cadillac-placeplan-coverAll year, the League and its partners – Michigan State University and Michigan State Housing Development Authority – have been working with community leaders and residents in eight cities throughout Michigan. The goal was to help communities design and implement transformative placemaking projects that focus economic development efforts around walkable downtown districts.

The result is creative PlacePlans that are uniquely customized for each community. Cadillac’s “Heritage Plaza” concept envisions the site as a year-round destination and hub of downtown. Southwest Detroit’s “Connecting Communities with Vernor Crossing” PlacePlan redesigns a vacant brownfield site as a flexible public plaza, retail center and shared market space for local entrepreneurs. Flint’s Grand Traverse Greenway PlacePlan provides unique designs for intersections, community connections and amenities for this 3.4 mile bike/walk trail. Creating a “food innovation district” in the Western Gateway area was the recommendation of Holland’s PlacePlan.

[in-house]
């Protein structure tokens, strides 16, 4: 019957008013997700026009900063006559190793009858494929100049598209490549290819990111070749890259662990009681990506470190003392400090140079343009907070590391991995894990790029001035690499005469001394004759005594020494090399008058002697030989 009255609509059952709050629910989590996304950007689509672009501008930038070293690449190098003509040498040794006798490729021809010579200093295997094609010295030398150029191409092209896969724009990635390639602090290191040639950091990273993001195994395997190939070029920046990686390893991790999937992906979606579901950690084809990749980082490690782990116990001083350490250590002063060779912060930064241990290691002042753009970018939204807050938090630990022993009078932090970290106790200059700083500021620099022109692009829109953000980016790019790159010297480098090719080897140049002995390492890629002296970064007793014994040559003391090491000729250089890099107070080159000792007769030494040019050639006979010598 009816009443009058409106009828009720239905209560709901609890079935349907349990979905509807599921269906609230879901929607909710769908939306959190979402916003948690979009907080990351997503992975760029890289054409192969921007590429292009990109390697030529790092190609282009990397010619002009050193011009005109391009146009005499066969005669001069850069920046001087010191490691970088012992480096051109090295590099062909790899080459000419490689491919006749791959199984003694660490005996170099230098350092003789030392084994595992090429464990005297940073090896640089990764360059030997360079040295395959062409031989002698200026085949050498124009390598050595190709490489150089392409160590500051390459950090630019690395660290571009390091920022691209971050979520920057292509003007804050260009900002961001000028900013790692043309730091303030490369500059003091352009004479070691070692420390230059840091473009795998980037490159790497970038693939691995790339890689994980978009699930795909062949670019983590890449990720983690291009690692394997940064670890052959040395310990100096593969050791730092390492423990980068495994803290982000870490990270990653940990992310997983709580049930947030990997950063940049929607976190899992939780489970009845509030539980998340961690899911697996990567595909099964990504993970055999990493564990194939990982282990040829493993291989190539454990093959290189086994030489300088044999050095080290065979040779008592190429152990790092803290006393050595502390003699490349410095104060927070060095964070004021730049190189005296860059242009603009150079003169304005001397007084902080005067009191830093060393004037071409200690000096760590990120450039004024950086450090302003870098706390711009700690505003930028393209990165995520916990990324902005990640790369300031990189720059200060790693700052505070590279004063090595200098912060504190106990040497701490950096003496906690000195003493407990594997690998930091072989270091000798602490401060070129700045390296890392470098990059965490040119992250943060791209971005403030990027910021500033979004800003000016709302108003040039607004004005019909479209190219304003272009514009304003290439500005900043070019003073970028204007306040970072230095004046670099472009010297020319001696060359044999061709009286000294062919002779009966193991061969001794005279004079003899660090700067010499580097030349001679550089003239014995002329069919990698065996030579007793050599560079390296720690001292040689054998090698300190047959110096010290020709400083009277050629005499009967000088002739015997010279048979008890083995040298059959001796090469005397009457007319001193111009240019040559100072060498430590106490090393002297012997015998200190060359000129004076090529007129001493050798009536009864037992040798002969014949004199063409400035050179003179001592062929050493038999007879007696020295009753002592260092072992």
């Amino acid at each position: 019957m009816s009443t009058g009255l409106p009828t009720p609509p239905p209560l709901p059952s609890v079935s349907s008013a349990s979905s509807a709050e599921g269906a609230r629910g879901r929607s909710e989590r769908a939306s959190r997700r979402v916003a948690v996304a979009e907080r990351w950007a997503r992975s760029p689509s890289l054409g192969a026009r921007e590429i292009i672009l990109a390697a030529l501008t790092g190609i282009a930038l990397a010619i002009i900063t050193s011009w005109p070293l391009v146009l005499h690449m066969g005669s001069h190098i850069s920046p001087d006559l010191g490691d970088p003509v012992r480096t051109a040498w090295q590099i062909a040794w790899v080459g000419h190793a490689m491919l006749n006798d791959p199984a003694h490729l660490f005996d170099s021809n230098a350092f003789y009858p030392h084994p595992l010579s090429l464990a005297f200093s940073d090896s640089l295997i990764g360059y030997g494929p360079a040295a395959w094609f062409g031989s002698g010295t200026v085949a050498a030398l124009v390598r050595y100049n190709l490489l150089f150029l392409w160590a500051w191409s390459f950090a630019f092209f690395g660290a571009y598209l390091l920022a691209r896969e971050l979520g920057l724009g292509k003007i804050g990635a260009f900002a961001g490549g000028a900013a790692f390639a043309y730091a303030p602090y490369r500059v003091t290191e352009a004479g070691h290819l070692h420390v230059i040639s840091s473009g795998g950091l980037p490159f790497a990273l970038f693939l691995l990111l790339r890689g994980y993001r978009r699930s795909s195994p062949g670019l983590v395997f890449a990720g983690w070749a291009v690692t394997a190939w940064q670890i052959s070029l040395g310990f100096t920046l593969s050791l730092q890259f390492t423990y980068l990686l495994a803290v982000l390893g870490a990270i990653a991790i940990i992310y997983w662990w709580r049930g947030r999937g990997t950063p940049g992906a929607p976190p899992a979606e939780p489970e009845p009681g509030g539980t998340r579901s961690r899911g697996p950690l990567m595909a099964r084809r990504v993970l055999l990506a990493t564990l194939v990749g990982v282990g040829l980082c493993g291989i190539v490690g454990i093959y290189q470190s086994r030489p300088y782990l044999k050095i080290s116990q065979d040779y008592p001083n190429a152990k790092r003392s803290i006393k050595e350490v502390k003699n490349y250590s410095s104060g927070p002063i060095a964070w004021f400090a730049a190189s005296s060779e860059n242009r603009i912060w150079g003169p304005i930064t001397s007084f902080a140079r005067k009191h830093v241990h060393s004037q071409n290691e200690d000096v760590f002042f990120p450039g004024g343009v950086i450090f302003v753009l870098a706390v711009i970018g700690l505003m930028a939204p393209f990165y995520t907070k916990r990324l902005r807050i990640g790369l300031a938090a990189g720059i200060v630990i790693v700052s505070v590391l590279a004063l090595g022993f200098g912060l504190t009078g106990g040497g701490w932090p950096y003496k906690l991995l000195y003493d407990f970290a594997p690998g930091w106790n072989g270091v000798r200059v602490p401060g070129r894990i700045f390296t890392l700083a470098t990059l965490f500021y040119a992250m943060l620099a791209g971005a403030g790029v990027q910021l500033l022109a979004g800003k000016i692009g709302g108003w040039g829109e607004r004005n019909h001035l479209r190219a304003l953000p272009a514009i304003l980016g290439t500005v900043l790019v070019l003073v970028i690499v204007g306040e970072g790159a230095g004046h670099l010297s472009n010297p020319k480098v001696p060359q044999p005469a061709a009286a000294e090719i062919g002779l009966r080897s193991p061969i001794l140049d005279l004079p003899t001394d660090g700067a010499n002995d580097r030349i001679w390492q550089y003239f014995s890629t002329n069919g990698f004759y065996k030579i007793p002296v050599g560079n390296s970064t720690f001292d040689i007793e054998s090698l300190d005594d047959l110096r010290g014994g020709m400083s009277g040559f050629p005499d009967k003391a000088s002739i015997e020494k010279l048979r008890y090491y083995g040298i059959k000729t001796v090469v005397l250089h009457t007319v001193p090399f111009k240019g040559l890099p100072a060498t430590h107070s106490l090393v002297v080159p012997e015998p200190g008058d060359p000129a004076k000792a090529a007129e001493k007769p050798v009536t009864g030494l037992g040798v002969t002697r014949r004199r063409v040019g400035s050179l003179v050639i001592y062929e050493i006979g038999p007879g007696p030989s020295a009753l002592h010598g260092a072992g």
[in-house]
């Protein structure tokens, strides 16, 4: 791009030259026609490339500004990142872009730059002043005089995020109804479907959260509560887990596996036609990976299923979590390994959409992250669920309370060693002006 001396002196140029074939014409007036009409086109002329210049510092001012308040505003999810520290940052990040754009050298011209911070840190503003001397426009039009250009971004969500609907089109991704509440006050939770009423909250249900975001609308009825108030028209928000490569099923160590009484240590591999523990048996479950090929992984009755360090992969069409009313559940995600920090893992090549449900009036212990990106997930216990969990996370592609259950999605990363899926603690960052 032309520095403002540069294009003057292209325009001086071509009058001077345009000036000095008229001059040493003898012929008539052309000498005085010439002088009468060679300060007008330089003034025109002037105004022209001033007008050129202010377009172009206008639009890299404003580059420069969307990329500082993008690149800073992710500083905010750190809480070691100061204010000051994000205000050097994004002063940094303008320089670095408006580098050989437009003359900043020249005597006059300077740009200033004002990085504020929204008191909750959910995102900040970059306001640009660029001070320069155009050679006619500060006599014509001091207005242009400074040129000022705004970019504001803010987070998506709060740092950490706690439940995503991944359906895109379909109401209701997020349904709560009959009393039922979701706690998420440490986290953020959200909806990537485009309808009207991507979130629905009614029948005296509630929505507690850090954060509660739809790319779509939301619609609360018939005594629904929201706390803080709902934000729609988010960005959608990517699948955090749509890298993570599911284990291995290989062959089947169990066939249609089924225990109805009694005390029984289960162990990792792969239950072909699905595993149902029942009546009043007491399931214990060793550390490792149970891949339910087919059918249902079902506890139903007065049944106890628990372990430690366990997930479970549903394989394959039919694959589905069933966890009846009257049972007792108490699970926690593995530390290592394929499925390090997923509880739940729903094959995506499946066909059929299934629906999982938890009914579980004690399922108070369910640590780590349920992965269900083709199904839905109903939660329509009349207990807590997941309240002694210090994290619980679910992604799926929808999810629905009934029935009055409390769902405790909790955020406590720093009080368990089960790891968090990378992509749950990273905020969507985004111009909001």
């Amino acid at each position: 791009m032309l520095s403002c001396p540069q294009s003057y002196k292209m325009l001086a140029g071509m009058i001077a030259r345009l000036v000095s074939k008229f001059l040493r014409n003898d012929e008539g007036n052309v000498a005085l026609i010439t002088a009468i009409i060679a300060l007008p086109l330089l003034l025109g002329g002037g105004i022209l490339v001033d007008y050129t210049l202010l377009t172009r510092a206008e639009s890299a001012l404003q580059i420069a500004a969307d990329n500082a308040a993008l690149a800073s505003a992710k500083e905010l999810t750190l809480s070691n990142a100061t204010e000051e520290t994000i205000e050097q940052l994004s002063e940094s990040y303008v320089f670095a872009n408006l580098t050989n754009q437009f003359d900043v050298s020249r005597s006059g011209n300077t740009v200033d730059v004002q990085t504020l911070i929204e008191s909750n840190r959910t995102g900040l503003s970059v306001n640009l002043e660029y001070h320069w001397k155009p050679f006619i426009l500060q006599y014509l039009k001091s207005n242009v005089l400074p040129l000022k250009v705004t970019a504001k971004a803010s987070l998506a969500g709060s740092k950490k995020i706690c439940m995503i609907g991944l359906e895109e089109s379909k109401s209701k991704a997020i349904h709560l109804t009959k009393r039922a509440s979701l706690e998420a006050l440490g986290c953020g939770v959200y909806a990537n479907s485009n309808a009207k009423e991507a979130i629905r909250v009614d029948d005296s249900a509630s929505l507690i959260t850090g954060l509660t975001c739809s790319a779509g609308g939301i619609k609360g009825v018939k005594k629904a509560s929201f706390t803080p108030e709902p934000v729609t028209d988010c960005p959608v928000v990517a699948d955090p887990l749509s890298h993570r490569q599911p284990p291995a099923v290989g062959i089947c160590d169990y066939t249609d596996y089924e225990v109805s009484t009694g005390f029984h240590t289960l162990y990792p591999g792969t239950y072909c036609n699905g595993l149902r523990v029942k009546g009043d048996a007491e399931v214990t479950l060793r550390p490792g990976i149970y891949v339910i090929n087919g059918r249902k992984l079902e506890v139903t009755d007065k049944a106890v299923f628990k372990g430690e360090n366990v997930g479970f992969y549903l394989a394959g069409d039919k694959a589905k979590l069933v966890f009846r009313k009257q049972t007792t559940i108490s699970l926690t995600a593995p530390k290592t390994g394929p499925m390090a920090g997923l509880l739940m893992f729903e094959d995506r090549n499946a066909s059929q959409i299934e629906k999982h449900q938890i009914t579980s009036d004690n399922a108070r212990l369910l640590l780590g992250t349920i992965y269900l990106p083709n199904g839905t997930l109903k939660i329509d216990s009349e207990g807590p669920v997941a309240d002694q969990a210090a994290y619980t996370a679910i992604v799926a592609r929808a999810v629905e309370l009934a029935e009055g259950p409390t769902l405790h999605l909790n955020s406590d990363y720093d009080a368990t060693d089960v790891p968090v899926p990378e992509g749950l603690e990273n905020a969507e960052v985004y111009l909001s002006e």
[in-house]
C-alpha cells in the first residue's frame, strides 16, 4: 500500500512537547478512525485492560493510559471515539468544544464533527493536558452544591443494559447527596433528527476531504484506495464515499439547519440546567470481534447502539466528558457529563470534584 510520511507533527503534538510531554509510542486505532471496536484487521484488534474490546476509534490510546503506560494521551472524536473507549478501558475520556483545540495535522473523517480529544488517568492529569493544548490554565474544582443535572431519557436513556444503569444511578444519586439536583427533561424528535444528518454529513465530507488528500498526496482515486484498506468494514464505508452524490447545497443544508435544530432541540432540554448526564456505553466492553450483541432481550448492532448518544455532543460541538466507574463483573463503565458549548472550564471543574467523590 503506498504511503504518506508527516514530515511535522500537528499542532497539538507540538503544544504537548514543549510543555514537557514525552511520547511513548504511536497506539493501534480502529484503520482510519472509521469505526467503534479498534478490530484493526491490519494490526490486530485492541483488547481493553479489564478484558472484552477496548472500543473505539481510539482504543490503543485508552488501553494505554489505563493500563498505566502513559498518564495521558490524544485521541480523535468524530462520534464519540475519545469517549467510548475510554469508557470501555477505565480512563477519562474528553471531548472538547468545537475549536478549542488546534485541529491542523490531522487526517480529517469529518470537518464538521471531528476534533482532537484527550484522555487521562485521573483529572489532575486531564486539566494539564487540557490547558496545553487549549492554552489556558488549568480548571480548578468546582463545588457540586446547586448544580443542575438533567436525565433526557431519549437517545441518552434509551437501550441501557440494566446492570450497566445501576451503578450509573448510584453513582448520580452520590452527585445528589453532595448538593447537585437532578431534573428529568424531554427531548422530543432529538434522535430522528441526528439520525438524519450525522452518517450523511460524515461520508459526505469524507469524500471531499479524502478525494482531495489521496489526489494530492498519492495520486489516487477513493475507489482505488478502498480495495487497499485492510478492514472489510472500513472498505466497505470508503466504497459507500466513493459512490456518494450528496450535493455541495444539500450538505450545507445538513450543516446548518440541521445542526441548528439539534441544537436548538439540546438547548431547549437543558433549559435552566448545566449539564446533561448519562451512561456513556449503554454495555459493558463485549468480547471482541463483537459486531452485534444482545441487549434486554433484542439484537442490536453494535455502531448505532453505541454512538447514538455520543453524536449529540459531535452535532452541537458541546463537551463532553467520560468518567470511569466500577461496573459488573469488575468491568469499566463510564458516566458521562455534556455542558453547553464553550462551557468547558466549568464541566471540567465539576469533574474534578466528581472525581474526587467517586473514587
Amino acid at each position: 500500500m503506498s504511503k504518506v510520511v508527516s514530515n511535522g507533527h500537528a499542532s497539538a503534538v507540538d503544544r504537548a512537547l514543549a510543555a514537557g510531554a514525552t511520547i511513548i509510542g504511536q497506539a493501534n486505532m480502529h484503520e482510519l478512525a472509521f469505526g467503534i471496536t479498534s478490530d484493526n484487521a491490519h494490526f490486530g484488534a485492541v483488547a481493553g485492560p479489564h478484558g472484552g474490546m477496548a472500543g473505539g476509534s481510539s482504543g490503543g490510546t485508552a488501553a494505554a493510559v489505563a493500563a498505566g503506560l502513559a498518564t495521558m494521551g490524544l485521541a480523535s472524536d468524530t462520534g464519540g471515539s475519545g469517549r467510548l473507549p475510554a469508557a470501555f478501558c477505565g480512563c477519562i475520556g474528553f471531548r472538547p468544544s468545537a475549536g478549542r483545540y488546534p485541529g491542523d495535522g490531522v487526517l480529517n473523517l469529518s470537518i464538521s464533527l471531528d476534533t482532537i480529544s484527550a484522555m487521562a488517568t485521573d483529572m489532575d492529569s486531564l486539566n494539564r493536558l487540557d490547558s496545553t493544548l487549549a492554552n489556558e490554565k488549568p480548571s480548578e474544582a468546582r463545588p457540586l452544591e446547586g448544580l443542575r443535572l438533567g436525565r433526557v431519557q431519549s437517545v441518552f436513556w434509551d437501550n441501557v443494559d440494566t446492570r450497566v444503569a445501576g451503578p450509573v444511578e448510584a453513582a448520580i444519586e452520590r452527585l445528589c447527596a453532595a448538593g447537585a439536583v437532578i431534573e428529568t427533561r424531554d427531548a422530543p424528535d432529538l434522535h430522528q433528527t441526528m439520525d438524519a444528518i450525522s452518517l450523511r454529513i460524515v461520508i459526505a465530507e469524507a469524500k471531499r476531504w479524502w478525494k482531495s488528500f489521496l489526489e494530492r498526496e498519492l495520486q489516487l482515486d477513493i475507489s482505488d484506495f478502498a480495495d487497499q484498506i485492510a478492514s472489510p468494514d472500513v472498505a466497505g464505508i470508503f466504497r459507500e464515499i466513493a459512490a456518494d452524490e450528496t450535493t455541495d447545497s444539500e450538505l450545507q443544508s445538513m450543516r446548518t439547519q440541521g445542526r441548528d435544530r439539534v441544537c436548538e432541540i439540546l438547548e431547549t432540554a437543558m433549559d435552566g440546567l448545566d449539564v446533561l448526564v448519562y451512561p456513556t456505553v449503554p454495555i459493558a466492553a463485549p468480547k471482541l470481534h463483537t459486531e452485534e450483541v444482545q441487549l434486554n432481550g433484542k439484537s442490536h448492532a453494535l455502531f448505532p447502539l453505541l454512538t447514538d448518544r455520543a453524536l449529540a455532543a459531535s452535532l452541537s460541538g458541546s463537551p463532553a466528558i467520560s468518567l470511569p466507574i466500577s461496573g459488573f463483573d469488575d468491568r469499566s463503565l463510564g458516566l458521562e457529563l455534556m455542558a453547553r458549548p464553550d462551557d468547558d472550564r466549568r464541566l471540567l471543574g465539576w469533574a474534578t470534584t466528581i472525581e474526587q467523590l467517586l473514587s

The “Downtown Jackson Alleyway” can become an inviting part of the city with PlacePlan design elements that enliven and link together destinations along the alley. Kalamazoo Valley Community College’s new healthy living campus and surrounding area can benefit from the Kalamazoo PlacePlan’s recommendations for a sustainable transportation plan. Marquette’s “Reimagining Baraga Avenue” PlacePlan is full of ideas to improve the connectivity and appearance of this section of downtown. And iIn Midland’s PlacePlan, learn about the strategic opportunities for the city’s popular farmers market as a functional market, community gathering space, and catalyst for economic development in downtown.